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Seeks A Cure

CCSVI and Parkinson's disease

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As the husband of a Parkinson’s patient, I am very concerned that a potentially revolutionary area of Parkinson’s research is being ignored.


Why is no one looking into the vascular aspects of Parkinson’s disease as is being done with so much success in multiple sclerosis? Does poor blood flow to and from the brain cause or contribute to Parkinson’s disease? (I am not asking about vascular parkinsonism, aka multi-infarct parkinsonism, or any other atypical parkinsonism. I am asking about idiopathic Parkinson’s disease.)


I will tell you why I think the vascular aspects of Parkinson’s disease should be researched, but first let me briefly tell you about recent breakthrough research and treatment of multiple sclerosis based on a vascular approach.


Dr Paolo Zamboni of the University of Ferarra, Italy, recently discovered that poor blood drainage of the brain and spine causes or contributes to multiple sclerosis. Dr Zamboni calls this condition chronic cerebrospinal venous insufficiency (CCSVI). This is a chronic problem where blood from the brain and spine has trouble getting back to the heart. It is caused by stenosis in the veins that drain the spine and brain. Blood takes longer to get back to the heart, and it can reflux back into the brain and spine or cause edema and leakage of red blood cells and fluids into the delicate tissue of the brain and spine. Blood that stays in the brain too long creates “slowed perfusion”...a delay in deoxyginated blood leaving the head. This can cause a lack of oxygen (hypoxia) in the brain. Plasma and iron from blood deposited in the brain tissue are also very damaging. See

http://www.nationalmssociety.org/resear ... index.aspx for more information on CCSVI.


Dr Zamboni and other doctors have treated hundreds of multiple sclerosis patients by widening the stenosed veins by angioplasty, and in some cases, stents. See for example, Dr Marian Simka’s response to CCSVI criticism where he states he has treated over 250 patients with no serious complications at

http://for-greet.squarespace.com/journa ... ponse.html . In addition to doctors Zamboni and Simka, other doctors who have treated CCSVI include Michael Dake of Stanford University and Salvatore Sclafani, State University of New York. Clinical studies are planned or ongoing at several locations including Stanford University, State University of New York, the Vascular Group in Albany New York, the University of Buffalo, Georgetown University, and the country of Kuwait.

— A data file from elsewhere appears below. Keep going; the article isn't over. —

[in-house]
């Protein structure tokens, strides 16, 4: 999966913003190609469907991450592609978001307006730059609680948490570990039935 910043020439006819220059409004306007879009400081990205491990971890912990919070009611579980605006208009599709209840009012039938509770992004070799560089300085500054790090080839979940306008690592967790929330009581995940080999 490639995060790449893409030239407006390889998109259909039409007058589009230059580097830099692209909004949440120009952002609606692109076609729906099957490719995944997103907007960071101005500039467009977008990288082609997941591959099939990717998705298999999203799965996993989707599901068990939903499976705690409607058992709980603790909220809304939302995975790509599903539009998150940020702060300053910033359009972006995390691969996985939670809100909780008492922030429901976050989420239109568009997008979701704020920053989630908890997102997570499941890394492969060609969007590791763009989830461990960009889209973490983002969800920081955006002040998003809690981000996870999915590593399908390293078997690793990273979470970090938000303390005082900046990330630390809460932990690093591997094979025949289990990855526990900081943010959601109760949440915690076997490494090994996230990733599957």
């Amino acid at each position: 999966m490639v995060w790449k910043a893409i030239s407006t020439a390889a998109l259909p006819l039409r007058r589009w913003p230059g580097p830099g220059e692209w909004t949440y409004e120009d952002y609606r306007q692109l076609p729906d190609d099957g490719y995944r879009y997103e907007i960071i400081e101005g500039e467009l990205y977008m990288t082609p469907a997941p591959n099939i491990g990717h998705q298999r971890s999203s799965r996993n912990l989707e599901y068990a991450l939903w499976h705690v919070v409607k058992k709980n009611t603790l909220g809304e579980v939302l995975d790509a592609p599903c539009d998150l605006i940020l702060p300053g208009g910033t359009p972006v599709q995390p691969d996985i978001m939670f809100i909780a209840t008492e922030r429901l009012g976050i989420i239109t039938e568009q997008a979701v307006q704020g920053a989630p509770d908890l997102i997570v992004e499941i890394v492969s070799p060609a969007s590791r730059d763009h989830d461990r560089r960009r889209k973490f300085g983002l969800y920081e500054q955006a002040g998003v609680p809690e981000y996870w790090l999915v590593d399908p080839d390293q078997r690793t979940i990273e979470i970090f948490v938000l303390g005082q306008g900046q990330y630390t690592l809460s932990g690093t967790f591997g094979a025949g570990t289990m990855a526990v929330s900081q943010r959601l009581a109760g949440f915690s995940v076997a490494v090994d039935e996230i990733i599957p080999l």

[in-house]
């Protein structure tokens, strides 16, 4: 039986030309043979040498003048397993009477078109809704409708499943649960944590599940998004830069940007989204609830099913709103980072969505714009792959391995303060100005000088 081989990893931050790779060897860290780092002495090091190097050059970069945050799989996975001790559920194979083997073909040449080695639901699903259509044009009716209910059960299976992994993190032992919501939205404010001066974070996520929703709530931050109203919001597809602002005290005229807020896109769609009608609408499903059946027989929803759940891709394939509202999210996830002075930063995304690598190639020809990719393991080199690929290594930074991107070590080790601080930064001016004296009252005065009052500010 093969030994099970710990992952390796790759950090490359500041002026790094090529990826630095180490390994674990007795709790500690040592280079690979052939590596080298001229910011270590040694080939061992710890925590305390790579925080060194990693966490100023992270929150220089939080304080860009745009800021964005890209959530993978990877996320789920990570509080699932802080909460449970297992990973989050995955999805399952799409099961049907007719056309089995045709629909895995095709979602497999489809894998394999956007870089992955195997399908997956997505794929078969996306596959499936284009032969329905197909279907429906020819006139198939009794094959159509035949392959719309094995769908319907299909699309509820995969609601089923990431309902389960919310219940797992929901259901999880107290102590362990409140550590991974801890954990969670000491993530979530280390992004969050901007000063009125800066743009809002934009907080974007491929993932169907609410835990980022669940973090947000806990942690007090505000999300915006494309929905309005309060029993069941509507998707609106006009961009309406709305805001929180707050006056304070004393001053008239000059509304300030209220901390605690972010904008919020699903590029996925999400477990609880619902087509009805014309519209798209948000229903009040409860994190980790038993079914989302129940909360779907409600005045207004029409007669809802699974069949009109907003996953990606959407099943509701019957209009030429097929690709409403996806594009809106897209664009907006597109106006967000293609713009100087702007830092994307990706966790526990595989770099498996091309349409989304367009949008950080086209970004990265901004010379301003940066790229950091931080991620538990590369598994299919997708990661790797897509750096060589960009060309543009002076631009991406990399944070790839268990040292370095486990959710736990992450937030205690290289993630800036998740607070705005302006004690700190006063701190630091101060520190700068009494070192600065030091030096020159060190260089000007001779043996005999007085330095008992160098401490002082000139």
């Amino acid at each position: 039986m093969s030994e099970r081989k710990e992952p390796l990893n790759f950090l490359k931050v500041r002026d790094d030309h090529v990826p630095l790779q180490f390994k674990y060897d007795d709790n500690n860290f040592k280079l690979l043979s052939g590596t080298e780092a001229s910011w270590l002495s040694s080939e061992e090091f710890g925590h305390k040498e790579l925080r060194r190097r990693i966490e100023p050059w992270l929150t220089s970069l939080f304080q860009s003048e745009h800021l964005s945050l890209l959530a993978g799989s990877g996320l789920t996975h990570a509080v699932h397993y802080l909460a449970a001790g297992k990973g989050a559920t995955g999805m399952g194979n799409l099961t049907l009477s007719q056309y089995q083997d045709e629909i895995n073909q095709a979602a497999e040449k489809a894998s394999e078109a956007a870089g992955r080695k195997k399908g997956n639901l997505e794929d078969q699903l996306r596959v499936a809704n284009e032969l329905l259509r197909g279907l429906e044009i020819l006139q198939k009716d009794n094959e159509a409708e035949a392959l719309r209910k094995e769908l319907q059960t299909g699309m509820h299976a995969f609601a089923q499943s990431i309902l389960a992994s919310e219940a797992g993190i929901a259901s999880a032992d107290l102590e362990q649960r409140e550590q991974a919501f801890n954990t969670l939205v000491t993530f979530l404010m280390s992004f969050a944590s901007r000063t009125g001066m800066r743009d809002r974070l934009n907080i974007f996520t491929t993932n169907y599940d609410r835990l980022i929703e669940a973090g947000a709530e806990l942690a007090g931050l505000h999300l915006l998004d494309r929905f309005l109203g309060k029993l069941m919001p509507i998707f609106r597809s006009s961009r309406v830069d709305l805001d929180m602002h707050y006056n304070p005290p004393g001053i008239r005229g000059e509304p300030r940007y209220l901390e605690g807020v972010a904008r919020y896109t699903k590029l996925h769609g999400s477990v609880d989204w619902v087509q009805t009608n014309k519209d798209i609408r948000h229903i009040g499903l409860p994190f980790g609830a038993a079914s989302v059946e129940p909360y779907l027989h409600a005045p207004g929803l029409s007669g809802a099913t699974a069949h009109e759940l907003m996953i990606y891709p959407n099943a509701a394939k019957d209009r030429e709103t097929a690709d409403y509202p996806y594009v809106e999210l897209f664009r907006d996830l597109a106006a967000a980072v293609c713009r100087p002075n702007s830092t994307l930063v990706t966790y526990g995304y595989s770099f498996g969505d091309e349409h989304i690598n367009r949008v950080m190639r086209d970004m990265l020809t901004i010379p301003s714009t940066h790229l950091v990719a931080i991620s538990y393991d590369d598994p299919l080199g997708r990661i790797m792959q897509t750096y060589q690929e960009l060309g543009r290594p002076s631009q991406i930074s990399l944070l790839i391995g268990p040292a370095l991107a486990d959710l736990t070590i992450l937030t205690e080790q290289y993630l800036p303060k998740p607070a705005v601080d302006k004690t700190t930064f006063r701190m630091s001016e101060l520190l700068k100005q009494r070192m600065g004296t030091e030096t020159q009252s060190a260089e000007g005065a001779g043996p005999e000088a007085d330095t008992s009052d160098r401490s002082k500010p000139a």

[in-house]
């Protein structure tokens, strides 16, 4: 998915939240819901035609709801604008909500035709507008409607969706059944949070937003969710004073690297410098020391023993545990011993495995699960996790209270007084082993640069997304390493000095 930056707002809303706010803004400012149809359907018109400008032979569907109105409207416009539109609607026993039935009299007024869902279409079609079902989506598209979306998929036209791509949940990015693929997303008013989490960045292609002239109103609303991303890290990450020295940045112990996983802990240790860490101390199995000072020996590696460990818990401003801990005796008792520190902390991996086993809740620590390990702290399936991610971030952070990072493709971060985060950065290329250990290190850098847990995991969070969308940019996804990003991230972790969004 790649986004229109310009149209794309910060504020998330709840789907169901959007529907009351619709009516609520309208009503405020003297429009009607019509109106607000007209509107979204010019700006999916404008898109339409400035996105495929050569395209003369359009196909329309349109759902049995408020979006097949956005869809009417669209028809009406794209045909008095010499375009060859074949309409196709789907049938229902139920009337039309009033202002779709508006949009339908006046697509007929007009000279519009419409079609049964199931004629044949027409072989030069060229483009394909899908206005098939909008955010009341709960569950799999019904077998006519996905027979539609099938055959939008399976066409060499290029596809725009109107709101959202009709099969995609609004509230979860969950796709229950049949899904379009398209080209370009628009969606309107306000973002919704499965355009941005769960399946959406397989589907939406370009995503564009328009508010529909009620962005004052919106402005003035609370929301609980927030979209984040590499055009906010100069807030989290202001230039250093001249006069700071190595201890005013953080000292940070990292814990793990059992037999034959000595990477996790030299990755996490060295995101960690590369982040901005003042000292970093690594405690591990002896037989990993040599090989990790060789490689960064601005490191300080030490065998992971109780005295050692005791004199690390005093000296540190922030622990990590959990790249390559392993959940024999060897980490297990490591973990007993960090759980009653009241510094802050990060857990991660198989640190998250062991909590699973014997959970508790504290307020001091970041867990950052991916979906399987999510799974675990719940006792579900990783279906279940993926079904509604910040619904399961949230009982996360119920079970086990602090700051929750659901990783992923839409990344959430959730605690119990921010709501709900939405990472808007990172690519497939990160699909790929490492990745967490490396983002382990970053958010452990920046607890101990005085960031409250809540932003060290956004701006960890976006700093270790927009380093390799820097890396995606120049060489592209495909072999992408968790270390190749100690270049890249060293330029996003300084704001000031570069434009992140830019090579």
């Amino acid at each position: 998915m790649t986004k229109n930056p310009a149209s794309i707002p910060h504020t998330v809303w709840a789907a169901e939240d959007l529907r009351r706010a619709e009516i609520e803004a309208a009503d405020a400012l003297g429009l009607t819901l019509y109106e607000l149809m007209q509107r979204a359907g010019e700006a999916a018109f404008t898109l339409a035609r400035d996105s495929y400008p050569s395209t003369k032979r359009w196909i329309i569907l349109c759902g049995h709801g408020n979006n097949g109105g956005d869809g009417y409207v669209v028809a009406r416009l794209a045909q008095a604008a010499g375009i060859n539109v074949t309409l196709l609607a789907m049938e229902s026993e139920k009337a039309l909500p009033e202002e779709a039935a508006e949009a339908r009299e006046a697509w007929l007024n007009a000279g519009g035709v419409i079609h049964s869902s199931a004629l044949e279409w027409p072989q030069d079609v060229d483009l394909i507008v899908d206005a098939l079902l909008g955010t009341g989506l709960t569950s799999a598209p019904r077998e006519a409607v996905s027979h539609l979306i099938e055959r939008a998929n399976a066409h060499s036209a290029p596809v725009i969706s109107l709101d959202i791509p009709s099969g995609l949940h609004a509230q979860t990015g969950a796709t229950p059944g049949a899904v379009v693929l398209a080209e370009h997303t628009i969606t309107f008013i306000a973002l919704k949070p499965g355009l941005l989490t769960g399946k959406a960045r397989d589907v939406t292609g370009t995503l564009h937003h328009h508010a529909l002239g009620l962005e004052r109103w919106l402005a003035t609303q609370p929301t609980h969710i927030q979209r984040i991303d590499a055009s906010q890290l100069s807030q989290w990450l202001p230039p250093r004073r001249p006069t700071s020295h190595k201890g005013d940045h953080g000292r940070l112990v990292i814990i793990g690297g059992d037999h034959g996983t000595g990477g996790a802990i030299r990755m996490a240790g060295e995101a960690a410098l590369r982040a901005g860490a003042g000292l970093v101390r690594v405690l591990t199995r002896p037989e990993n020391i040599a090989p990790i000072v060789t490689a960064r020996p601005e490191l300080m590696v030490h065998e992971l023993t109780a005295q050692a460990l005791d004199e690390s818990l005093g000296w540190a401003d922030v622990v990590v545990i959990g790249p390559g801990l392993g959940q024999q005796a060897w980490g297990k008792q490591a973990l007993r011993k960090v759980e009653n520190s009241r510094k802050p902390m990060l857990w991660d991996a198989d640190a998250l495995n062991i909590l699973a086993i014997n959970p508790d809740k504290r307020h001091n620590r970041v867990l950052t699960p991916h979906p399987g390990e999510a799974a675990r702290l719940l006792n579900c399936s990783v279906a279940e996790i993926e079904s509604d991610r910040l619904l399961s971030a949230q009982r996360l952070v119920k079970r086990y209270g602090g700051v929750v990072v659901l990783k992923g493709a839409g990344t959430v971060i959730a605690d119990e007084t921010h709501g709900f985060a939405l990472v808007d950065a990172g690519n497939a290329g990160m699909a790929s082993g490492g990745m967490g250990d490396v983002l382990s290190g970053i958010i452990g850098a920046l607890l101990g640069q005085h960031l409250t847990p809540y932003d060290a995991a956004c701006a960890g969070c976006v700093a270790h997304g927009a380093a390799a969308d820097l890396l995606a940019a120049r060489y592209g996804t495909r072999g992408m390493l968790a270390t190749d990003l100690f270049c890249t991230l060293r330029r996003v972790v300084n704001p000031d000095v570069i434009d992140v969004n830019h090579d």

Research into the vascular aspects of Parkinson’s disease should be done because:


1. Treatment of vascular stenosis has recently been shown to give significant relief from symptoms of multiple sclerosis, and it is strongly suspected that vascular stenosis is a cause of MS. Since Parkinson’s disease and MS are both neurological diseases, vascular aspects of Parkinson’s should be researched.


2. Low oxygen (hypoxia) in the brain appears to be one of the damaging factors in both multiple sclerosis and Parkinson’s.


3. Both diseases are characterized by abnormally high levels of iron in the brain.


4. Both diseases appear to have a genetic component and do not manifest symptoms until years after birth. This suggests that over time the chronic blood flow problems eventually manifest themselves in damage to the brain and symptoms.


5. The fact that sudden vascular events cause Parkinson’s-like symptoms in vascular Parkinsonism, suggests that long-term on-going vascular problems such as stenosis should be further researched to see if they cause or contribute to Parkinson’s disease. This is especially true now that it has been shown that vascular stenosis appears to cause or contribute to multiple sclerosis.


6. Recent improvements in imaging techniques make it possible to compare cerebro-spinal blood flow between Parkinson's patients and controls to determine if there is a difference and the significance of that difference.


Dr Zamboni, an experienced vascular surgeon, made his breakthrough discovery of CCSVI by observing the blood flow differences between multiple sclerosis patients and persons who did not have MS. Since it is unknown whether it is arterial or venous blood flow that is involved in PD, research should include comparison of blood flow between PD patients and healthy controls in both veins and arteries serving the brain and spine.


Do you have any suggestions as to who might be interested in doing this research, and what can be done to increase interest in this idea?


Thank you for your help.

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Thank you for the wonderful message. I appreciate your enthusiasm and I will post it.


In short I do not believe that the research linking blood flow and multiple sclerosis will hold up to be an important and actual link.


Further, although I believe blood flow is important to brain and neurological function I am not excited about aggressively pursuing research in this area with many other important avenues already open. Although your points are interesting there is little to no evidence this road will lead to a major breakthrough in PD. I want you to know this is just my opinion, and I will post and let everyone express themselves.

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